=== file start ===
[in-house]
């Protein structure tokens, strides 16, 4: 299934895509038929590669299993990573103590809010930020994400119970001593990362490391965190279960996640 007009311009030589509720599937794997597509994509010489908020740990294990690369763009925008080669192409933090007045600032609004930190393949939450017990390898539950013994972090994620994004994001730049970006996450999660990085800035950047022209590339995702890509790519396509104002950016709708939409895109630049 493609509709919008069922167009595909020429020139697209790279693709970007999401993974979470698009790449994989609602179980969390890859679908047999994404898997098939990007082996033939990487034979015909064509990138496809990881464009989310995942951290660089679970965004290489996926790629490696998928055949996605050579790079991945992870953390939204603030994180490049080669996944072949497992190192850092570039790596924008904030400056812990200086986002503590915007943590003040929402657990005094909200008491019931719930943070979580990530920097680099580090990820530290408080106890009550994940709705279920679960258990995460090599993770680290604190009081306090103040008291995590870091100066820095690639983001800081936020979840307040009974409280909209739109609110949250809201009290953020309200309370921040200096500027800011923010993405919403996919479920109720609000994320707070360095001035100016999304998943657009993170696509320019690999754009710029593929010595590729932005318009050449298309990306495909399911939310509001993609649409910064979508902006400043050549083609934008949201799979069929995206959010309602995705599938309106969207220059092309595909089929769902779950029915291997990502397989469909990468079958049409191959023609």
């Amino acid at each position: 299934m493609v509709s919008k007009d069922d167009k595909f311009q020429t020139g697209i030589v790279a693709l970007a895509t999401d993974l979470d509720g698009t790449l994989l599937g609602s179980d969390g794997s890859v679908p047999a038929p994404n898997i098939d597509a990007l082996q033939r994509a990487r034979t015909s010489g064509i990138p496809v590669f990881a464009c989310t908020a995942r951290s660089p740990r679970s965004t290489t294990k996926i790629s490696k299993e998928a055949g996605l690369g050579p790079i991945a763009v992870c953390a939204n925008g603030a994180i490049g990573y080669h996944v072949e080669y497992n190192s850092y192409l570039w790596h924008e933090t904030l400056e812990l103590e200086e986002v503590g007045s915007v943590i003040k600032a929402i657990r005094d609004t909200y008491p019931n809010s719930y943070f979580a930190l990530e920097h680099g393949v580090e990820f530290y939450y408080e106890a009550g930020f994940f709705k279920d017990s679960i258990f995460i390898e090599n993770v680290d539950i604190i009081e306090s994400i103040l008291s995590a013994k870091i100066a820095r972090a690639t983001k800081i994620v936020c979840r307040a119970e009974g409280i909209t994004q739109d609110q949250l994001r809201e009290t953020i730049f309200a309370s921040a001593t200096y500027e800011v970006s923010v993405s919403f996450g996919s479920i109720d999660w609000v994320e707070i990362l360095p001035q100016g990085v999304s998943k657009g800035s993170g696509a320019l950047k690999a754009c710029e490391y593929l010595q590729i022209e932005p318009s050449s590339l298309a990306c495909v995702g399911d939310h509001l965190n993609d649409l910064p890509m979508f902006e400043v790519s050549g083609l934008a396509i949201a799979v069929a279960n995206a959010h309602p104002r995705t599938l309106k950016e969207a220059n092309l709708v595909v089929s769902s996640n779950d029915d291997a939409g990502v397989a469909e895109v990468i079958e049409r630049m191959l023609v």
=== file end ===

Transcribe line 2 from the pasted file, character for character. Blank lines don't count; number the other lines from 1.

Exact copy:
């Protein structure tokens, strides 16, 4: 299934895509038929590669299993990573103590809010930020994400119970001593990362490391965190279960996640 007009311009030589509720599937794997597509994509010489908020740990294990690369763009925008080669192409933090007045600032609004930190393949939450017990390898539950013994972090994620994004994001730049970006996450999660990085800035950047022209590339995702890509790519396509104002950016709708939409895109630049 493609509709919008069922167009595909020429020139697209790279693709970007999401993974979470698009790449994989609602179980969390890859679908047999994404898997098939990007082996033939990487034979015909064509990138496809990881464009989310995942951290660089679970965004290489996926790629490696998928055949996605050579790079991945992870953390939204603030994180490049080669996944072949497992190192850092570039790596924008904030400056812990200086986002503590915007943590003040929402657990005094909200008491019931719930943070979580990530920097680099580090990820530290408080106890009550994940709705279920679960258990995460090599993770680290604190009081306090103040008291995590870091100066820095690639983001800081936020979840307040009974409280909209739109609110949250809201009290953020309200309370921040200096500027800011923010993405919403996919479920109720609000994320707070360095001035100016999304998943657009993170696509320019690999754009710029593929010595590729932005318009050449298309990306495909399911939310509001993609649409910064979508902006400043050549083609934008949201799979069929995206959010309602995705599938309106969207220059092309595909089929769902779950029915291997990502397989469909990468079958049409191959023609």